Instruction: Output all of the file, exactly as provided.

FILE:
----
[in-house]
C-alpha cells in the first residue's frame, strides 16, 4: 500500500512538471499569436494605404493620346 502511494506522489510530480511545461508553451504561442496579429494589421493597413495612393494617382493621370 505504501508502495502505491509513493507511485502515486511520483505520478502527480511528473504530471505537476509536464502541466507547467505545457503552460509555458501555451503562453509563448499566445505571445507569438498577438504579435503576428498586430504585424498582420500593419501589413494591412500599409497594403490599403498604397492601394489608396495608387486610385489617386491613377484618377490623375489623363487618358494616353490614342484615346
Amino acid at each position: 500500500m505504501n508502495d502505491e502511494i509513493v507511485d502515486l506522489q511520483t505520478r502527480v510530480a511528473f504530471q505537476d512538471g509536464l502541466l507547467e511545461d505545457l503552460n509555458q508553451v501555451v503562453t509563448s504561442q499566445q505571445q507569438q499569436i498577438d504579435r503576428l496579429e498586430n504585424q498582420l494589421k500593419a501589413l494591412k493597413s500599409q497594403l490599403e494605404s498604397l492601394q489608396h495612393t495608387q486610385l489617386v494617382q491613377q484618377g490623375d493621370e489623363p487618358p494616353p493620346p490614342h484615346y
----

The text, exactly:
[in-house]
C-alpha cells in the first residue's frame, strides 16, 4: 500500500512538471499569436494605404493620346 502511494506522489510530480511545461508553451504561442496579429494589421493597413495612393494617382493621370 505504501508502495502505491509513493507511485502515486511520483505520478502527480511528473504530471505537476509536464502541466507547467505545457503552460509555458501555451503562453509563448499566445505571445507569438498577438504579435503576428498586430504585424498582420500593419501589413494591412500599409497594403490599403498604397492601394489608396495608387486610385489617386491613377484618377490623375489623363487618358494616353490614342484615346
Amino acid at each position: 500500500m505504501n508502495d502505491e502511494i509513493v507511485d502515486l506522489q511520483t505520478r502527480v510530480a511528473f504530471q505537476d512538471g509536464l502541466l507547467e511545461d505545457l503552460n509555458q508553451v501555451v503562453t509563448s504561442q499566445q505571445q507569438q499569436i498577438d504579435r503576428l496579429e498586430n504585424q498582420l494589421k500593419a501589413l494591412k493597413s500599409q497594403l490599403e494605404s498604397l492601394q489608396h495612393t495608387q486610385l489617386v494617382q491613377q484618377g490623375d493621370e489623363p487618358p494616353p493620346p490614342h484615346y